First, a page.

Studio Space

Studio Space


The Ireland study abroad trip for Columbia’s Photography MFA students is so incredibly worth it. The above image is another photograph of the site, which is obviously phenomenal. But the real treasure is having the time in January to be exclusively connected to our studio space, making for a highly productive month.

We have been thinking and talking a lot about what a studio is and its importance (or lack thereof). For Richard Long, the studio is simply a room for concentrated correspondence and book design. His actual work is conceived and laid out in the world. In a way, his studio practice is simply a practice of walking and engaging in a landscape.

In his writings, Long says that he has special relationships to certain pieces of land, such as Dartmoor, close to his house, and Avon, for the mud it can supply. To me this suggests that Richard Long does in fact have a studio. But because of the nature of his work, his studio is an entire patch of land versus a room in the built environment. For his work, Long takes walks. He ends up creating lines and circles, playing with these simple elemental forms over long periods of time.



By taking a break from the studios we have in Chicago and using a fresh space to generate work, we are all establishing a deeper connection to our studio practices. Since the very first day, we’ve used our studios roughly from 9 to 5. The below images are views from my own studio, and I suppose from my studio practice.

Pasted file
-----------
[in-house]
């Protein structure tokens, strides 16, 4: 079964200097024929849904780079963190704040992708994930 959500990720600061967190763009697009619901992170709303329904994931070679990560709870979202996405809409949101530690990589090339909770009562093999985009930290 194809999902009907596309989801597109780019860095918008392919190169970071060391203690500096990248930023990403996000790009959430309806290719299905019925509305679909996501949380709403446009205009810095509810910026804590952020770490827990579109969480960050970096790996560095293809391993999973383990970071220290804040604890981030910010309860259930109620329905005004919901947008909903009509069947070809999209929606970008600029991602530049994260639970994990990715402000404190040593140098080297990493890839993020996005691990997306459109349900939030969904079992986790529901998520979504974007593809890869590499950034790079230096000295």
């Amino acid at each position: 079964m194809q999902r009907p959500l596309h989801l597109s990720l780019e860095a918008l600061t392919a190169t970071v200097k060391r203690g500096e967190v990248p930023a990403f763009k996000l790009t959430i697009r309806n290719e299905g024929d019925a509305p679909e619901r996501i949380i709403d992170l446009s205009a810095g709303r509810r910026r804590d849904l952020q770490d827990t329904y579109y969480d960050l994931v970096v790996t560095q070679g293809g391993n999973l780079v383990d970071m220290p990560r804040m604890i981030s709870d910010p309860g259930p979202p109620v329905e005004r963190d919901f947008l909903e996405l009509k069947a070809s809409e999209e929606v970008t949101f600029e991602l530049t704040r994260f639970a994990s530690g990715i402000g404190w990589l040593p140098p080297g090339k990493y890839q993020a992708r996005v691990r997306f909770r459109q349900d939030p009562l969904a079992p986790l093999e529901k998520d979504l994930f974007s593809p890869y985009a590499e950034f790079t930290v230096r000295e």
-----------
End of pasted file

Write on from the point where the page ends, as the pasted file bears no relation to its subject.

I’ve been finding that my innate tendency is to take things from the out of doors and bring them in—not necessarily into the kind of isolation that this image presents, but there is definitely a consistent order and spacing to the whole affair.


Another key usage of my space is for installations. I find myself living in and enveloped by installations, such as the image on the right, which I have been working on for several days, and the installation of Post-Its in the shape of Ireland and the dead ivy in the foreground.


This is the view of Jess Sladek’s studio from mine.


And here’s an inside look into the mind of Eileen Rae Walsh, who is working in the most beautiful hues of reds, pinks, and subtle shadings between. Having no barriers between studios has been nice. We find that when one of us is zoning out, seeing the others across the way can inspire new directions in our work or just simply more vigorous approaches to making.


I think, though, that my room has always and will always be the most comfortable place for me to work on and through ideas. We concluded our time here on January 21 and headed back to the States. I’m totally bummed to leave, but I’m already looking into coming back as a visiting artist this summer. If you are interested, check out the Burren College of Art and look up their residencies!